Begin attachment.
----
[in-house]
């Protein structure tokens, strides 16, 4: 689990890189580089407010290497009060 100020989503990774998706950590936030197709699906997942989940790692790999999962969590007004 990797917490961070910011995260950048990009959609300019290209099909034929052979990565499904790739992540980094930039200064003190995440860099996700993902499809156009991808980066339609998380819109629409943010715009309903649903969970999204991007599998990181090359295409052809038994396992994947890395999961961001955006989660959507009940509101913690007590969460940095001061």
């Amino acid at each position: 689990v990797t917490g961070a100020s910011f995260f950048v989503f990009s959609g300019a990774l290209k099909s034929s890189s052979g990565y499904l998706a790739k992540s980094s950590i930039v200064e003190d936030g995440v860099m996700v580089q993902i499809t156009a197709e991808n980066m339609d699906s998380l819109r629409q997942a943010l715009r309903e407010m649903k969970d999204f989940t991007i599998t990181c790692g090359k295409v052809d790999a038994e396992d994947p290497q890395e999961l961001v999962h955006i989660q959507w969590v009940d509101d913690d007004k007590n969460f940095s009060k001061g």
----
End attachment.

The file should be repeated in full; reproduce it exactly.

[in-house]
């Protein structure tokens, strides 16, 4: 689990890189580089407010290497009060 100020989503990774998706950590936030197709699906997942989940790692790999999962969590007004 990797917490961070910011995260950048990009959609300019290209099909034929052979990565499904790739992540980094930039200064003190995440860099996700993902499809156009991808980066339609998380819109629409943010715009309903649903969970999204991007599998990181090359295409052809038994396992994947890395999961961001955006989660959507009940509101913690007590969460940095001061």
């Amino acid at each position: 689990v990797t917490g961070a100020s910011f995260f950048v989503f990009s959609g300019a990774l290209k099909s034929s890189s052979g990565y499904l998706a790739k992540s980094s950590i930039v200064e003190d936030g995440v860099m996700v580089q993902i499809t156009a197709e991808n980066m339609d699906s998380l819109r629409q997942a943010l715009r309903e407010m649903k969970d999204f989940t991007i599998t990181c790692g090359k295409v052809d790999a038994e396992d994947p290497q890395e999961l961001v999962h955006i989660q959507w969590v009940d509101d913690d007004k007590n969460f940095s009060k001061g």